St Pete City Council examines stadium proposal
SeÃ¡n Kinane and Joyce Newnam
WMNF Drive-Time News Wednesday
The St. Pete City Council held a workshop this afternoon to discuss the proposed financing plan for the construction of a new waterfront stadium for the Tampa Bay Rays and the re-development of their current home.
In their financing plan unveiled last week, the Rays contend that the existing debt that is owed on Tropicana Field would be covered by the sale of the property to either of the two developers who have submitted proposals to purchase and redevelop the property.
Joe Zeoli, managing director of administration and finance for the City Development Administration, told the City Council how large the debt is anticipated to be by 2009 when the deal could happen.
In their proposals, the two developers, Hines and Archstone-Madison, have offered to purchase the Tropicana Field property for about the same amount as the outstanding debt. The existing debt service on the Tropicana Field consists of four different bond issues, including commitments by the state, the city, and Pinellas County to pay that debt, Zeoli said.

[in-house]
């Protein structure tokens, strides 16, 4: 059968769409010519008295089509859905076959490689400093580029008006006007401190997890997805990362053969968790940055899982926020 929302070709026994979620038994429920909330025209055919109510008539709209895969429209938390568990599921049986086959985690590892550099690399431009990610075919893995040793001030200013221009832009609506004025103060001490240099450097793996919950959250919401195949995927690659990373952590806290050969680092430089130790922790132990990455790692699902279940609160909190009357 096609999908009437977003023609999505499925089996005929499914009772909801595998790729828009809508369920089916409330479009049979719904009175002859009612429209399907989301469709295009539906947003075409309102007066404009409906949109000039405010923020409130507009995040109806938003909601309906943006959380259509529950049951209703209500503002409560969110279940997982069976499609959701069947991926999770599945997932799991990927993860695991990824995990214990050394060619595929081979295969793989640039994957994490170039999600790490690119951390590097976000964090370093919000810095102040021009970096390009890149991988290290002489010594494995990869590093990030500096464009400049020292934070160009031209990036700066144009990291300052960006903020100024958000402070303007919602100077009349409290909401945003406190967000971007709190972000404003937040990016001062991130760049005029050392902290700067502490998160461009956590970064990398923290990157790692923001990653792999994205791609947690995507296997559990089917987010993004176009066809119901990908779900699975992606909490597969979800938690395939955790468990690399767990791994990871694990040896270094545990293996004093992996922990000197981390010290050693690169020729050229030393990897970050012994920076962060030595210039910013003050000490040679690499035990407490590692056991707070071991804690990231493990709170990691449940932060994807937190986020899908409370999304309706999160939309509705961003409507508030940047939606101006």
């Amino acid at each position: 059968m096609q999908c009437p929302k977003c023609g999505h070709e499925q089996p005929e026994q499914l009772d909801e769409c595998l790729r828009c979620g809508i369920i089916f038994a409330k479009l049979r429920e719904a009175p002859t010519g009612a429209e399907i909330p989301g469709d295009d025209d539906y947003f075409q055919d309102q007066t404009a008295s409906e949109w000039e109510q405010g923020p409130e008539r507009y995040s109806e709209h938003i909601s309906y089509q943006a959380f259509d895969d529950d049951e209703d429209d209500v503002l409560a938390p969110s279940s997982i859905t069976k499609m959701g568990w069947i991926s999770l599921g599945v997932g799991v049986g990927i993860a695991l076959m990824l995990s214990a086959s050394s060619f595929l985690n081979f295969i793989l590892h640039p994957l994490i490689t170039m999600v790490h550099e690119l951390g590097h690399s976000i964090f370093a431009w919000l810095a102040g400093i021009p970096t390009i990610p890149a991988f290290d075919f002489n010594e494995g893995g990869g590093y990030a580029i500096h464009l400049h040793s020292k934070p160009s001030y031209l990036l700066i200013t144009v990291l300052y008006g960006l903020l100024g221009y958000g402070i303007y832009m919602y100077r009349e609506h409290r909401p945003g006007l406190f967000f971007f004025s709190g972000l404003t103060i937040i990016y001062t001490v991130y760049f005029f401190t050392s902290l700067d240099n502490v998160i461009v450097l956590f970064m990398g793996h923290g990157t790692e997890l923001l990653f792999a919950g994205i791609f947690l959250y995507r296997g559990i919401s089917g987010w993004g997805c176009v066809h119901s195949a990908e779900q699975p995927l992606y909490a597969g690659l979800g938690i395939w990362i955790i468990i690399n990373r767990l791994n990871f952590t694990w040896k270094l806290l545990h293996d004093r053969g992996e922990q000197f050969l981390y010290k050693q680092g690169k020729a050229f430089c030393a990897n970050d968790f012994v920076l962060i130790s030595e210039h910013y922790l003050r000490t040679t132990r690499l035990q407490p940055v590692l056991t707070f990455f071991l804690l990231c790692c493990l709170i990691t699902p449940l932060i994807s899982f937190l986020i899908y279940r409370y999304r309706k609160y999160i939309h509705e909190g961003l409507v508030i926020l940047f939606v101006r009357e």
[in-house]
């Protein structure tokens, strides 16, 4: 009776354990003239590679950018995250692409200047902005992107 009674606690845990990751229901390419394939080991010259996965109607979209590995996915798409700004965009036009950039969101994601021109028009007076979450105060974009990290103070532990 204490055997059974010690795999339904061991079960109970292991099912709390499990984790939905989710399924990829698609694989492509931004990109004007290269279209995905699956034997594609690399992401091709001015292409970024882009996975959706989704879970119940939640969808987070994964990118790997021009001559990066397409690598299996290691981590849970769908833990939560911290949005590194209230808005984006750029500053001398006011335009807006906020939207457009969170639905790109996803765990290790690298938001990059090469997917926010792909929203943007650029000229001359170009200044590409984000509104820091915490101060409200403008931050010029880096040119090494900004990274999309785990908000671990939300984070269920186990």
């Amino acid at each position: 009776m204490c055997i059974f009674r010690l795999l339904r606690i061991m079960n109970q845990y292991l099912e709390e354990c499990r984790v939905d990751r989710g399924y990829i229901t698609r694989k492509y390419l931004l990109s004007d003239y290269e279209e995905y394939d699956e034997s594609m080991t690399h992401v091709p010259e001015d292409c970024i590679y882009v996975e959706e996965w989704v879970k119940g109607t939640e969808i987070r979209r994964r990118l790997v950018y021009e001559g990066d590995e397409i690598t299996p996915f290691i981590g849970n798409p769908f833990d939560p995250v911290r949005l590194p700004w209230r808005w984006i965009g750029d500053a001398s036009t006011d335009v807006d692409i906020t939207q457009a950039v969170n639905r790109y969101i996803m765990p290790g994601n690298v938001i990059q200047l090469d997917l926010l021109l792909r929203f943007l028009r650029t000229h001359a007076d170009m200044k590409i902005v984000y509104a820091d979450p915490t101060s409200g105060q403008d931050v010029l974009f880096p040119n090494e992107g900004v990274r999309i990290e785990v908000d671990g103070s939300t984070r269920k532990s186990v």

But Zeoli said the Raysâ financing plan does not including paying off the stateâs portion of the Tropicana Field debt. The question still remains whether the state would continue to pay its $2-million per year obligation on Tropicana Field if it is torn down and a new stadium is built on the current site of Al Lang Field. Both the city and the county would each accrue at least $100-million in new debt if a waterfront stadium is built, Zeoli said, based on the Raysâ proposal of several funding sources.
The City Council still has questions about how many parking spots are available and how much revenue it could generate. Michael Kalt, the Raysâ senior vice president of development, attempted to answer some of those questions.
Council Member Wengay Newton wondered who would own the land under the new stadium if it is built. Mayor Rick Baker pointed out that there wasnât a simple answer, but the county would own it.
The city would regain ownership if baseball is no longer played at the site, Zeoli said. Council Member Herb Polson wondered why the numbers he was hearing didnât match up with what the Rays presented last week.
The answer, Zeoli said, is that the total cost of the project is much more than what the Rays presented last week once the costs of the Tropicana Field debt and construction of the waterfront stadium are combined.
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